- Kiana Davisadvocate and policy analyst with the Safety Net Project at the Urban Justice Center.
More than 100 million people across the United States have been ordered to stay home to prevent the spread of coronavirus, but what about people who are homeless? Tens of thousands of homeless people in New York City shelters and on the streets have been left with no way to safely shelter in place. We hear from people who are homeless, and speak with Kiana Davis, advocate and policy analyst with the Safety Net Project at the Urban Justice Center.
AMY GOODMAN: This is Democracy Now! I’m Amy Goodman. We’re broadcasting from the epicenter of the coronavirus pandemic in the United States, New York City. Here in New York state, the death toll has surpassed 1,000 with more than 60,000 cases. Of course, that is a serious underestimate because of the lack of access we have to tests. In New York City, which accounts for more than half the state’s cases, sirens can be heard wailing around the clock as New York scrambles to treat the growing number of critically ill patients.
But as New Yorkers and people around the world are told to stay at home to prevent the spread of the virus, tens of thousands of unhoused people here in New York City shelters and on the streets have been left with no way to safely shelter in place. The virus is also spreading through the city’s shelter system, where at least 70 cases have been reported in 45 shelters. Two people have died. The news outlet The City reported Saturday four unsheltered, unhoused people have also tested positive for COVID; three are still hospitalized. Advocates for the unhoused say these numbers will get far worse if the city continues to fail to provide adequate bathrooms, public sanitation stations, proper shelter for homeless New Yorkers living on the street.
Democracy Now! reached Charmel Lucas, a member of Picture the Homeless who has lived in the shelter system for five years, reached her on the phone last week. She expressed concerns about unsheltered homeless people left on the streets amidst this pandemic.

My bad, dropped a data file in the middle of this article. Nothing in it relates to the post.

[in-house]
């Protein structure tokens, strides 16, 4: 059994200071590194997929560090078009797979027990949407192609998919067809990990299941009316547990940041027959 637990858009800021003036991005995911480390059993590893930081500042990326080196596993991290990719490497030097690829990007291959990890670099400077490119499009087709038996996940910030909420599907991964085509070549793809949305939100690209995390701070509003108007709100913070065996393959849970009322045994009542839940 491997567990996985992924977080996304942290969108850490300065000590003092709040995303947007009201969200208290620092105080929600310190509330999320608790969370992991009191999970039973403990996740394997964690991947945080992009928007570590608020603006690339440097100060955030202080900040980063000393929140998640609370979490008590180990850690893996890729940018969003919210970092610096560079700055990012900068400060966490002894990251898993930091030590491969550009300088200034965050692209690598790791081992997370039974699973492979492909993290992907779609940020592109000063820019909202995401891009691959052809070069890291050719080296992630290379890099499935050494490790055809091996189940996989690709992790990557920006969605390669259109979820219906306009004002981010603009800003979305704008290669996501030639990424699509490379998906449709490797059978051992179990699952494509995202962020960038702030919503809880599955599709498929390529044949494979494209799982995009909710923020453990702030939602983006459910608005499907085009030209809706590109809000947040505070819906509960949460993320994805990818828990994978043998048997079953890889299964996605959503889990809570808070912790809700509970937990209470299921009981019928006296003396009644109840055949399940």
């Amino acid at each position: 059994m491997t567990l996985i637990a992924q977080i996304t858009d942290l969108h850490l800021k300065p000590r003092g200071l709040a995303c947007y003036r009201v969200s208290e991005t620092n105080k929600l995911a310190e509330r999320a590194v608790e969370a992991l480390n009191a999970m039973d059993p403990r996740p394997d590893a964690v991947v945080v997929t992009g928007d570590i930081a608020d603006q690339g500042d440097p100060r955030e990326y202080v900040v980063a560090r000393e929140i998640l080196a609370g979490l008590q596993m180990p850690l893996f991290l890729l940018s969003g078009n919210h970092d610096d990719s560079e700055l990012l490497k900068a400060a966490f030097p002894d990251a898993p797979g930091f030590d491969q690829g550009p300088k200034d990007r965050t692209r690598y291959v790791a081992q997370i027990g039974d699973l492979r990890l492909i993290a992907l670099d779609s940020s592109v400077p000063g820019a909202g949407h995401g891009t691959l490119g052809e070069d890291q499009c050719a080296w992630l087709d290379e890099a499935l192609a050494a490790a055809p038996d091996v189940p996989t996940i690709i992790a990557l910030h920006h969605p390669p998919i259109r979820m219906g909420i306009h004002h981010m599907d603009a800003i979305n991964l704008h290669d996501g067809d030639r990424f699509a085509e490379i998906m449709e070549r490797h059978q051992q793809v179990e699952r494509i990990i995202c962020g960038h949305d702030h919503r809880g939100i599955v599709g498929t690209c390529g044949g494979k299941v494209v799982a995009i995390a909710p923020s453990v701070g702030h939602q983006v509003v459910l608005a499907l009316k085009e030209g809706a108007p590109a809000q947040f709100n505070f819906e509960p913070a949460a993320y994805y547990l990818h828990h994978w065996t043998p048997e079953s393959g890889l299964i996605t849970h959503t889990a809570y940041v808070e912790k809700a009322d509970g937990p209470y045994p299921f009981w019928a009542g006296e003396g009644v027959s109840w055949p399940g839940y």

CHARMEL LUCAS: The bathroom situation, now, Starbucks was a big hub for homeless people to use the bathroom. So how are they washing their hands? The mall is closed, no bathroom. And there’s a 24-hour bread and butter, but they’re not letting people use the bathroom. So how is people supposed to wash their hands?
AMY GOODMAN: Meanwhile, those living in New York’s packed shelter system say it’s too crowded to allow for safe social distancing. This is Bernard Ward, who was living in a New York City shelter in downtown Brooklyn ’til last week. We reached him on the phone.
BERNARD WARD: When the virus first hit and people — I was requesting for gloves and masks, and they said that we are not able to — it wasn’t in their budget. I said, “Wasn’t in your budget?” That didn’t make no sense. I mean, this is an epidemic. The maintenance personnel wasn’t there. I’ve been cleaning up the dining area, the hallways, my dormitory myself. It was 20 or more people in the dining area closed up together with no protection, serving meals that wasn’t — you know, they didn’t cover it. You know, it was ridiculous.
AMY GOODMAN: All the while, New York City is continuing to break up homeless encampments, despite the recommendation of the Centers for Disease Control and Prevention. New York Mayor Bill de Blasio said Sunday residents who don’t adhere to strict social distancing rules can be fined up to $500 — a rule that advocates warn will disproportionately affect unhoused people.
For more, we’re going to Kiana Davis, advocate, policy analyst with Safety Net Project at the Urban Justice Center.
Kiana, welcome to Democracy Now! Lay out the issue here in New York, and then we’ll go to L.A. and to Oakland.
KIANA DAVIS: Sure. Here in New York, what we’re really seeing is the city continue to disregard an deprioritize the needs of people both living on the street and in our shelter system. We know that there are enough vacant spaces in the city, both hotels and apartments, where the city could be housing people.